Six officers fired as a result of an internal review into the 2012 chase and shooting that ended in the deaths of two unarmed suspects will not lose their pensions, according to Ohio law.
In a press conference Tuesday, Michael McGrath, Cleveland’s Director of Public Safety, announced the termination of six officers and the suspension of six officers. One officer has retired since the incident.
The 13 officers fired a total of 137 shots into Timothy Russell's Chevy Malibu. Russell and his passenger Malissa WIlliams were killed after leading police on a 24-minute high-speed chase.
Both victims were shot more than 23 times.
According to Section 2929.192, the officers are not in violation of the crimes stipulated in the Ohio Revised Code and therefore eligible to collect pensions following termination.
The law lists ”bribery, engaging in a pattern of corrupt activity or theft” as the reasons for forfeiture of retirement benefits.
The officers in this case were fired for breaking police division rules and policies, not Ohio law.
Legal experts and lawyers tied to the case told newsnet5.com that the terminations could likely be reversed according to precedent.
In 2014, Sergeant Michael Donegan was fired for his role as a supervisor during the deadly chase. An arbitrator reversed that decision and restored the ranks of two officers who were demoted.
Another arbitrator threw out the charges against 18 other officers.
“Mainstream society has traditionally given the benefit of the doubt to officers to an officer’s word to an officer report,” David Malik, attorney for the Williams’ family, told newsnet5.com.
Jonathan Witmer-Rich, an associate professor as Cleveland Marshall College of Law, said arbitration process could set a dangerous precedent.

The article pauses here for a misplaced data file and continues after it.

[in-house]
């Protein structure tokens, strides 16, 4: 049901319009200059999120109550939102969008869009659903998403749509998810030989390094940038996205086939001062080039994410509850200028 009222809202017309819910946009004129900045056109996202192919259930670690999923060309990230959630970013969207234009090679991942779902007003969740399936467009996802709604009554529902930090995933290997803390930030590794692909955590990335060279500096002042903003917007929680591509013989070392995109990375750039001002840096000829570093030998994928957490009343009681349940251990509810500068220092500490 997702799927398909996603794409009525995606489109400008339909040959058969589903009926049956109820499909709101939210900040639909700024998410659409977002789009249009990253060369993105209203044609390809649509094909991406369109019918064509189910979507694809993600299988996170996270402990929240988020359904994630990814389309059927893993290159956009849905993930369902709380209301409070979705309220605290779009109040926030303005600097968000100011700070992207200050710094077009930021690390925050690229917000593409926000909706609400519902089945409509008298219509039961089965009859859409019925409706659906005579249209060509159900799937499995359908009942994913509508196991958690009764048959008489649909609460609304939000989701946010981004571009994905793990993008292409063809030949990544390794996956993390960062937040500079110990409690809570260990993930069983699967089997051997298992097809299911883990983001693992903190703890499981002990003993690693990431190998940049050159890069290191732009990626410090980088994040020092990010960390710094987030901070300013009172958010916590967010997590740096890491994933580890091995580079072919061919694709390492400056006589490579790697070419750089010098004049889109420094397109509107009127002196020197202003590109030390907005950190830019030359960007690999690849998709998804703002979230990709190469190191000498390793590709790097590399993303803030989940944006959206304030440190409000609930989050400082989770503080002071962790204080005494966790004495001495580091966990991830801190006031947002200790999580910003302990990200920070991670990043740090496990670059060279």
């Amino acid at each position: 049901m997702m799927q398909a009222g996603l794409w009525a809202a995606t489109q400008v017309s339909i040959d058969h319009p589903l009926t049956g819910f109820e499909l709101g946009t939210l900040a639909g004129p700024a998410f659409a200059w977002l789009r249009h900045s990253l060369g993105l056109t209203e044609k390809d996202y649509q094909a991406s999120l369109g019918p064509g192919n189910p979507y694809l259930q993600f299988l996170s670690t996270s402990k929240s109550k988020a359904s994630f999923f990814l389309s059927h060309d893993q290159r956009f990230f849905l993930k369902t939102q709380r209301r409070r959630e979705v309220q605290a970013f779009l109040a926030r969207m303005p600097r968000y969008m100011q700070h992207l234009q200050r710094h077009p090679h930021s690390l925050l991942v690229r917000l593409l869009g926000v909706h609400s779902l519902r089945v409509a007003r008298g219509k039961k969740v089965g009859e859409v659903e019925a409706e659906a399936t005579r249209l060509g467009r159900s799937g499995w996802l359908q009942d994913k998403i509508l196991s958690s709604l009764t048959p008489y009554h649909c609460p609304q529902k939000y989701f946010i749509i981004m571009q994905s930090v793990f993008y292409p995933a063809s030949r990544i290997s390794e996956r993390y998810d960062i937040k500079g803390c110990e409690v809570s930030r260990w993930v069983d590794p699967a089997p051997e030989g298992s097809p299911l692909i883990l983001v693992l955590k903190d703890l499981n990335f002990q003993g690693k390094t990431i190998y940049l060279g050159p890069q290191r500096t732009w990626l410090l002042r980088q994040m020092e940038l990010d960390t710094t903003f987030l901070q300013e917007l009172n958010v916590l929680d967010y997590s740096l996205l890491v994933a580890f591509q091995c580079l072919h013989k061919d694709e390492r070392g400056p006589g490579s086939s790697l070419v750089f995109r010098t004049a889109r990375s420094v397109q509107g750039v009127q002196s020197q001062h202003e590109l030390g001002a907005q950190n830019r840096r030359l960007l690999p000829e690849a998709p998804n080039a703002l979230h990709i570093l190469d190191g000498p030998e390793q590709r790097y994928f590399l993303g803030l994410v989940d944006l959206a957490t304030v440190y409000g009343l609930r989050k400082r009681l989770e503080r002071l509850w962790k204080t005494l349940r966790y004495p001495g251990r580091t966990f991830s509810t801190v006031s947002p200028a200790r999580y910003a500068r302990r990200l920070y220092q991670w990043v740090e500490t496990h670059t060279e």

“You know that’s a real problem. There’s a serious public safety issue if it’s not reasonably possible to discipline officers after findings of serious misconduct,” Witmer-Rich told newsnet5.com.
The Cleveland Police Patrolmen's Association has filed grievances and vowed to reinstate the terminated officers.
“The city’s going to have an opportunity to prove their case and trust me when I tell you, they don’t have one,” President Stephen Loomis said in a press conference after news of the discipline.
The CPPA released another statement Wednesday, saying in part:
Make NO mistake, the decision to discipline our Officers is shamefully political and is the direct result of the current and false narrative surrounding the facts and law enforcement throughout this country. Their decision is also in direct conflict with the Federal Consent Decree agreement between the City of Cleveland and Department of Justice, which clearly "prohibits the consideration of the high (or low) profile nature of the incident" when determining discipline.
The city now has 20 days to respond to the CPPA’s grievances before the arbitration process begins.
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